The MMT view is that we need to understand how the tactics work to inform our strategy and even our understanding of how the economy works. Krugman tried to suggest understanding the tactics is irrelevant to these two. This is a very significant distinction between the approaches.

Further, in MMT, we keep these three (tactics, strategy, policy) separate when we discuss them. Neoclassicals generally don’t–so, when I say the central bank must set an interest rate target (tactics) but can move that target wherever it wants (the possibilities for strategy), Nick says no the cb must set a target that responds to the economy and thus must be endogenous (strategy in the context of view of macroeconomy). We end up talking past each other as I have not invoked yet at all how central banks “should” set strategy with regard to how the macroeconomy works. While we will disagree on the latter, in our view jumping to that without clarifying and setting a common language for tactics and strategy complicates the discussion unnecessarily.

This is progress.

Translation: we agree on the basics here but semantically there are differences. 

  • MMT’ers believe the central bank, as monopoly supplier of reserves has monopoly power and therefore full discretion to act as an exogenous actor.
  • Nick Rowe says a central bank must set a target that responds iteratively to the economic variables like inflation and thus must be endogenous as a overarching strategy in the context of a macroeconomy).

I think that’s where we stand.

My Conclusions

  • We have been living in a world of floating exchange rates and currency non-convertibility but the economics world very often – and wrongly – takes a Bretton Woods view of money and banking.
  • The Bretton Woods world is one in which bank lending is reserve constrained with the interest rate an endogenous variable via bank competition for reserves.
  • In a nonconvertible floating exchange rate system, lending is not reserve constrained (over the short-term) as banks can create reserves by making a loan that creates a deposit. Any one institution can always borrow reserves from other banks or from the Fed itself if it finds itself short of reserves. If a banking system as a whole is at the reserve limit, central banks always increase the level of reserves desired by the system in order to maintain the interest rate.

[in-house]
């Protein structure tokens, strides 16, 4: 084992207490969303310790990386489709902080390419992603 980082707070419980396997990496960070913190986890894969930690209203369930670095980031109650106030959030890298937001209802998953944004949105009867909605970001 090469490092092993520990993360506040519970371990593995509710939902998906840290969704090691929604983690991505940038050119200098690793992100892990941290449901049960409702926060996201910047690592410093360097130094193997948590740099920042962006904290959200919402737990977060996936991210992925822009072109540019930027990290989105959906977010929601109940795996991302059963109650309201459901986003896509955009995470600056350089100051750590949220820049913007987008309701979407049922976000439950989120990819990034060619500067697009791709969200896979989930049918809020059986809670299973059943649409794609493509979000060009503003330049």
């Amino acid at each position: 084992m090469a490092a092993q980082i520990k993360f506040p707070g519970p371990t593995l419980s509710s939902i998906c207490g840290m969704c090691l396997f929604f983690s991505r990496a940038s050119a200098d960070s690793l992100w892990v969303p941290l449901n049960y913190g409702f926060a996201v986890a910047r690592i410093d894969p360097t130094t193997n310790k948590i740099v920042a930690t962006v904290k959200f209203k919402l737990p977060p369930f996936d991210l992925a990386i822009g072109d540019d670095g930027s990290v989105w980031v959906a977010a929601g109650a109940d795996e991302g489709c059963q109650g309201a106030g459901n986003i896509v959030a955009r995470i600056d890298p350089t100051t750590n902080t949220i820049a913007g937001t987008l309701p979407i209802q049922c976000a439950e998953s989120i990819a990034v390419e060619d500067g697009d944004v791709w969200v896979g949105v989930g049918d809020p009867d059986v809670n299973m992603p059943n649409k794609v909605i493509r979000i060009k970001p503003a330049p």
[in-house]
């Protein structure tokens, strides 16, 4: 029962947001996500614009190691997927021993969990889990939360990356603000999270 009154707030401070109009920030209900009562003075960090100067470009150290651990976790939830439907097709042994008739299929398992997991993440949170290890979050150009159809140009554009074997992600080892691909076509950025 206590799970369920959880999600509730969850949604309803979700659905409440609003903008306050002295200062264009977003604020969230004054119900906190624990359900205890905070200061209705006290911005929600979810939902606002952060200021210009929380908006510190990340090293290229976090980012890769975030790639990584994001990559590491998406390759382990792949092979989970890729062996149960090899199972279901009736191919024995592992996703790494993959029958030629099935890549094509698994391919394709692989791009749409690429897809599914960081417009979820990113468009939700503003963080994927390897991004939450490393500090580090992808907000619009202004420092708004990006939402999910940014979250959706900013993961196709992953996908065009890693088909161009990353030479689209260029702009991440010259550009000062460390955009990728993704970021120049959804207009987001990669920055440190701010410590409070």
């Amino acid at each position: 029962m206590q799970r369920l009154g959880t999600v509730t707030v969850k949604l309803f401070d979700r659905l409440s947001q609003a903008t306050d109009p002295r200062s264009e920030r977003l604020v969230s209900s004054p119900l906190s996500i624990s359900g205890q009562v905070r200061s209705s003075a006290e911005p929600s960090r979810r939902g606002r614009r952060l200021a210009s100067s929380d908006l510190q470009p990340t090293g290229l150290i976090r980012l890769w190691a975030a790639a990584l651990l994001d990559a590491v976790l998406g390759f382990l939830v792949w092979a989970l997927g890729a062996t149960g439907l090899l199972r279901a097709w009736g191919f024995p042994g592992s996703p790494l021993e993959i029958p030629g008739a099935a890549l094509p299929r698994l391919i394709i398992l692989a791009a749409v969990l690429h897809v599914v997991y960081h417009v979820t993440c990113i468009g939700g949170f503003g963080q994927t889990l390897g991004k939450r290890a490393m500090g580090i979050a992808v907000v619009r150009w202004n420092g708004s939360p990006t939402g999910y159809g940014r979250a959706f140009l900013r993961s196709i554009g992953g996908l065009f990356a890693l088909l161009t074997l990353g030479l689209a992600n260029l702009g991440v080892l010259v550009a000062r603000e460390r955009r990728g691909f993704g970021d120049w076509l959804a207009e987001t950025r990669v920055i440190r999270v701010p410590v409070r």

• But questions remain about what a central bank can target and to what effect and as to the discretion a central bank has in adjusting any target it has set "tactically". Some say that over the long-term a central bank must respond iteratively to macro economic variables. Others believe the central bank has full discretion to set policy as an exogenous actor.
  • My question is whether the above suggests banks MUST be including in any realistic economic model for it to have predictive power even in more extreme economic circumstances like the ones that existed during the great credit bubble. The Great Financial Crisis would suggest yes. yet, many in the economics field resist this notion. Hopefully, we can get more answers on this question as a result of this post.
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About Edward Harrison

I am a banking and finance specialist at the economic consultancy Global Macro Advisors. Previously, I worked at Deutsche Bank, Bain, the Corporate Executive Board and Yahoo. I have a BA in Economics from Dartmouth College and an MBA in Finance from Columbia University. As to ideology, I would call myself a libertarian realist - believer in the primacy of markets over a statist approach. However, I am no ideologue who believes that markets can solve all problems. Having lived in a lot of different places, I tend to take a global approach to economics and politics. I started my career as a diplomat in the foreign service and speak German, Dutch, Swedish, Spanish and French as well as English and can read a number of other European languages. I enjoy a good debate on these issues and I hope you enjoy my blogs. Please do sign up for the Email and RSS feeds on my blog pages. Cheers. Edward


  1. Mansoor H. Khan

    Edward Harrison said:

    “Banks are not reserve constrained. They are capital constrained.”

    In reality banks are “lender of last resort” constrained as proven during the financial crises of 2008.